Reviews Fake Problems How Far Our Bodies Go

Fake Problems

How Far Our Bodies Go

The comparisons are going to be made so let’s just get them out of the way right now. As Against Me! becomes the new Hot Water Music, Fake Problems might just become the new Against Me!. Maybe. Yes, Fake Problems hails from Florida, a few hours north of the aforementioned bands and yes, they take a no frills approach to punk rock while also relying on some very basic elements of folk. But after a few listens to their first full-length, How Far Our Bodies Go, it’s easy to see how different they are.

While the earlier Against Me! takes a very political standpoint lyrically, Fake Problems stick to simple storytelling, sharing the ups and downs of their everyday life. While some of the songs on How Far Our Bodies Go do include political elements, they merely occur from the simple truth it’s almost impossible to go through life being totally apolitical. A good example of this is the song “Born and Raised.” Rather taking a firm stance on issues like the army or higher education, their vocalist simply admits those types of places just are not for him. While Fake Problems may not be stepping on any toes, they also acknowledge everyone’s entitled to their own opinion. The band has effectively proven it isn’t always bad to be middle of the road. But the lyrics don’t stop there; How Far Our Bodies Go is a look at life in the big picture, how we spend our day to day and how that will affect our entire lives; quite astounding for such a young group of gentlemen.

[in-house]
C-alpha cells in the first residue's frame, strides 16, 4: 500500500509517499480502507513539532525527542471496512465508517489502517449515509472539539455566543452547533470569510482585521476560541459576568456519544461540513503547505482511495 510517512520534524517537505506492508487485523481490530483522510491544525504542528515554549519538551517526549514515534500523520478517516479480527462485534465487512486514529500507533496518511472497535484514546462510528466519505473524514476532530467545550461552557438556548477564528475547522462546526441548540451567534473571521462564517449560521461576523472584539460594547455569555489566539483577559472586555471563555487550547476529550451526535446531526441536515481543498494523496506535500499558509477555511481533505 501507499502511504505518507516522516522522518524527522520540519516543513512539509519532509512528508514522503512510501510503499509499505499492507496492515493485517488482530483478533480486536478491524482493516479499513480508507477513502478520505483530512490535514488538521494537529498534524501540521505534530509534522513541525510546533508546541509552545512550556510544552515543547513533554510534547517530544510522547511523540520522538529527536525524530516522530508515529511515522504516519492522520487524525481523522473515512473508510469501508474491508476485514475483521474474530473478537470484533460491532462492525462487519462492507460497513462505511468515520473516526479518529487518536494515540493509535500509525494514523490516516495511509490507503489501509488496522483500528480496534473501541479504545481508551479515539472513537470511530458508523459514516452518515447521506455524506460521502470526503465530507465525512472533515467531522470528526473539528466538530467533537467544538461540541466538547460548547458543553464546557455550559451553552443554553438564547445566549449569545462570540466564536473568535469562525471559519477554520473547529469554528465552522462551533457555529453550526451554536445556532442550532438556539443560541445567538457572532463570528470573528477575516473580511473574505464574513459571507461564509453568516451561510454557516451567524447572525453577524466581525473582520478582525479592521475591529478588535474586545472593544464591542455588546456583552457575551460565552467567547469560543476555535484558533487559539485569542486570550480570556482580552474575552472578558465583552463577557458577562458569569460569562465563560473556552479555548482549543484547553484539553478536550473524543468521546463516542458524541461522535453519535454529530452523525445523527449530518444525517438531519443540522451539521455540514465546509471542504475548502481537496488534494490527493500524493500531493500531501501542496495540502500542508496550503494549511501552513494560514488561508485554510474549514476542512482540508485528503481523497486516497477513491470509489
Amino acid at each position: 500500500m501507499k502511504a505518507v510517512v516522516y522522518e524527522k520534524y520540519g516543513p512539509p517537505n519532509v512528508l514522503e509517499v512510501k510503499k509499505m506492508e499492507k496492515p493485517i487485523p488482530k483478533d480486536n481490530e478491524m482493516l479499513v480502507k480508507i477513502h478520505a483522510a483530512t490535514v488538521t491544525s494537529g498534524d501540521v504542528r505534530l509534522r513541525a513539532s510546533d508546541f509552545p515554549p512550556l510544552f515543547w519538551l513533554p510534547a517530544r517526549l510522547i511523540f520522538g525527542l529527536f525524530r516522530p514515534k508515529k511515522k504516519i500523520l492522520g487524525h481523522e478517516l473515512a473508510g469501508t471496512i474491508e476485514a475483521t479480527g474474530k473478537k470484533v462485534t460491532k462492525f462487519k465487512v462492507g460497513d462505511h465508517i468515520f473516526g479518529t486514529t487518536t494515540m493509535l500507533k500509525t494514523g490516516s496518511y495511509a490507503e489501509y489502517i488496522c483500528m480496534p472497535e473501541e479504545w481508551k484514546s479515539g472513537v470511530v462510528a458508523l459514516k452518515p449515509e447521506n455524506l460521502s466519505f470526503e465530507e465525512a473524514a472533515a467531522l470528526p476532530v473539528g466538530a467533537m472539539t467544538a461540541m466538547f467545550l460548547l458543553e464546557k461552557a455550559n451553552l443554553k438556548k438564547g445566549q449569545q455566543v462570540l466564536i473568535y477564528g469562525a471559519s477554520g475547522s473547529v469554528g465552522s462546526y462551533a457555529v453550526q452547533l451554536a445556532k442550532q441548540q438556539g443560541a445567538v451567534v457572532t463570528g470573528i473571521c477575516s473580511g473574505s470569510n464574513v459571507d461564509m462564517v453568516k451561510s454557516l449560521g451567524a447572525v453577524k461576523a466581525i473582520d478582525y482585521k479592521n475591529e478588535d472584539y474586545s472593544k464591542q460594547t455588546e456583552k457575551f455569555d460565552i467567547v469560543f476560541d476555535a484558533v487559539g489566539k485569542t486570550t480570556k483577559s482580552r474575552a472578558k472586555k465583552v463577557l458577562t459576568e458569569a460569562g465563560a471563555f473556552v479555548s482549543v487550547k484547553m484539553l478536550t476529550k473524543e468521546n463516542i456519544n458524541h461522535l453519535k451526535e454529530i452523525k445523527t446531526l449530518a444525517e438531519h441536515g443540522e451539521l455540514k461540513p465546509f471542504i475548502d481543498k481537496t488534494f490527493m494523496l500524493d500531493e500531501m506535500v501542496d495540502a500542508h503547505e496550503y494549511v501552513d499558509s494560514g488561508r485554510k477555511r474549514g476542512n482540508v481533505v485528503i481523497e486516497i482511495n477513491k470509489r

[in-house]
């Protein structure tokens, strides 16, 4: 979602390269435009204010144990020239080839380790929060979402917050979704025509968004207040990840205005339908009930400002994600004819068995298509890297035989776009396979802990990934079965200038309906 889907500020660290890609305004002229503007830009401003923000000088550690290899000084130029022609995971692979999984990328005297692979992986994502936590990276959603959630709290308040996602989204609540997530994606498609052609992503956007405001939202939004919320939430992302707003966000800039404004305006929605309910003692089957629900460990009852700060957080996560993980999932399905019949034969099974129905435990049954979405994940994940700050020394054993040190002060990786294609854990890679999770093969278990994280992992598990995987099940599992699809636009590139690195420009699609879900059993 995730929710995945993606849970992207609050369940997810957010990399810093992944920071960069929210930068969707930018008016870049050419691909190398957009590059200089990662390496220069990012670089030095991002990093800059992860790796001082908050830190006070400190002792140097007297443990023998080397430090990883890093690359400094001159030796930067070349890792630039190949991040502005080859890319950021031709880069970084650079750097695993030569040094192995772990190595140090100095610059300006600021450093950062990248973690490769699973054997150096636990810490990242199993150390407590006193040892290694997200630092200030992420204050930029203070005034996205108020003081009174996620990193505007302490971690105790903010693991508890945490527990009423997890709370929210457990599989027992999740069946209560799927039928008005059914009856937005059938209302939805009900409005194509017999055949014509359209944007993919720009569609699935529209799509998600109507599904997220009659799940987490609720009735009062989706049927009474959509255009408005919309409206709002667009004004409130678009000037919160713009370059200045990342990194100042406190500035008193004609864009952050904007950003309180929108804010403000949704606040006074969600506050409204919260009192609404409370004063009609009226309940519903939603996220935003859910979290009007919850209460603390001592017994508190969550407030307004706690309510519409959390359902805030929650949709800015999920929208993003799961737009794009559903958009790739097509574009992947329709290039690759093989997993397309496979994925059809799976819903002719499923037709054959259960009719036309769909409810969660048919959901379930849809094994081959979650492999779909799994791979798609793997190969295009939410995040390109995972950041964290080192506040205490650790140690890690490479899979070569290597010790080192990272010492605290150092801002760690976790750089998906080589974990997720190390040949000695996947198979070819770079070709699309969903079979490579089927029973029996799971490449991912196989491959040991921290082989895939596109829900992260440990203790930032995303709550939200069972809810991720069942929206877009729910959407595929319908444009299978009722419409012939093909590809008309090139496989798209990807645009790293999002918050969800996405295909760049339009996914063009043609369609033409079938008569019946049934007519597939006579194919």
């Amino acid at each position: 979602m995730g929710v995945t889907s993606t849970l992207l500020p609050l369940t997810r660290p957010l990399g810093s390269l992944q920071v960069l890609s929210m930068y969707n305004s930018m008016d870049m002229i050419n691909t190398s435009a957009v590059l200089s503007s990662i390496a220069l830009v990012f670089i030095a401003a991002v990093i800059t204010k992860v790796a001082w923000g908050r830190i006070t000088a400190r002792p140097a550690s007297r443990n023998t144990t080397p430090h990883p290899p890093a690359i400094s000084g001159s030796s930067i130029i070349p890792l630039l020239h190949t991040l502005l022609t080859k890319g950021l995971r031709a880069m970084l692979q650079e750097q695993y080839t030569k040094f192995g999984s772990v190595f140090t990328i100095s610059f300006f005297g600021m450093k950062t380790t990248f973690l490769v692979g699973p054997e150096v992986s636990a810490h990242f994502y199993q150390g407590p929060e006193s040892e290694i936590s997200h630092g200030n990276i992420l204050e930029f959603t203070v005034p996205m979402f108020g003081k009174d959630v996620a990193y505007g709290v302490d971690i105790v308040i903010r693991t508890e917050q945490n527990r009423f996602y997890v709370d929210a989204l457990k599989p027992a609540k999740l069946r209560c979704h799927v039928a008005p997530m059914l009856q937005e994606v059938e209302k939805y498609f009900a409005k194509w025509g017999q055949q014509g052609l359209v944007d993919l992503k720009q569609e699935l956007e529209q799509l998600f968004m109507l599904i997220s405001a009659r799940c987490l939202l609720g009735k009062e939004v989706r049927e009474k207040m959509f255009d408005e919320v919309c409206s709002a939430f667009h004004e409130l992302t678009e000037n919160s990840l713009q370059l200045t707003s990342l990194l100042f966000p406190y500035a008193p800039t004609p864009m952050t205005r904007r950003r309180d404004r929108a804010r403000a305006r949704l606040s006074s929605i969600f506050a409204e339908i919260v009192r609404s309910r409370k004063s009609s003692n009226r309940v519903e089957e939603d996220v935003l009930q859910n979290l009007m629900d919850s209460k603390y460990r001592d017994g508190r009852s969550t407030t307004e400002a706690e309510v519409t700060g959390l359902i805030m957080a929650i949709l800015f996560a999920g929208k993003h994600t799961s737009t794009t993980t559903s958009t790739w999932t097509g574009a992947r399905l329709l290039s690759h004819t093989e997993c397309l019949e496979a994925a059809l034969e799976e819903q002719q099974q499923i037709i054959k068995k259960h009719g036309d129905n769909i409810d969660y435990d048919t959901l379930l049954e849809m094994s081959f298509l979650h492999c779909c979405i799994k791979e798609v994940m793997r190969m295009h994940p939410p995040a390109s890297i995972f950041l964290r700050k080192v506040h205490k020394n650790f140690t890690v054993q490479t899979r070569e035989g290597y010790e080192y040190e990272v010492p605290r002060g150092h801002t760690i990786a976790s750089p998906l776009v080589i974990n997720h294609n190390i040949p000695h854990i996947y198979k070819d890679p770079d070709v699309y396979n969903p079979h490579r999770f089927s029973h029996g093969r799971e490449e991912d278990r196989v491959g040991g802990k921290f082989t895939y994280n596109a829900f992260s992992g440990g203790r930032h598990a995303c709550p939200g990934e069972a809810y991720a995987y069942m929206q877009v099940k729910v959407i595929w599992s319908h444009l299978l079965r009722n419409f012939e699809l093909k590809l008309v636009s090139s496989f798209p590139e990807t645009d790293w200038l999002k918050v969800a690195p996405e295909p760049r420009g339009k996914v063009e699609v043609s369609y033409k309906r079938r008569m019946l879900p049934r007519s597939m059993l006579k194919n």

Perhaps even more impressive than the lyrical insight, is the variance in music style present on the album. Taking a little bit of everything that’s good and right about country-western music and mixing it with elements of punk and early Elvis Costello-era rock and roll, How Far Our Bodies Go is thirty-five minutes of feel good music that constantly stays fresh and inventive without falling into the simple chord progression pitfalls that many punk bands face. The album opens up with a few rowdy numbers more punk than anything but subtle elements that evoke the spirit of the Americana by the use of horns, acoustic guitars and a gentle touch of violin. As the album makes its way towards its midpoint, the overall pace settles just a bit, instead using a tactic of both loud and soft parts creating not exactly, but in essence the tone of a ballad. As the album closes is settles even more, with a few sincere numbers about lost loves and lamenting over all the curveballs life throws.

For an album just over a half an hour, Fake Problems covers an immense amount of ground both lyrically and musically while never accepting to rely on standard conventions in music. They have proven that when you really push yourself there’s no telling just How Far Our Bodies Go.

8.5 / 10Scottie
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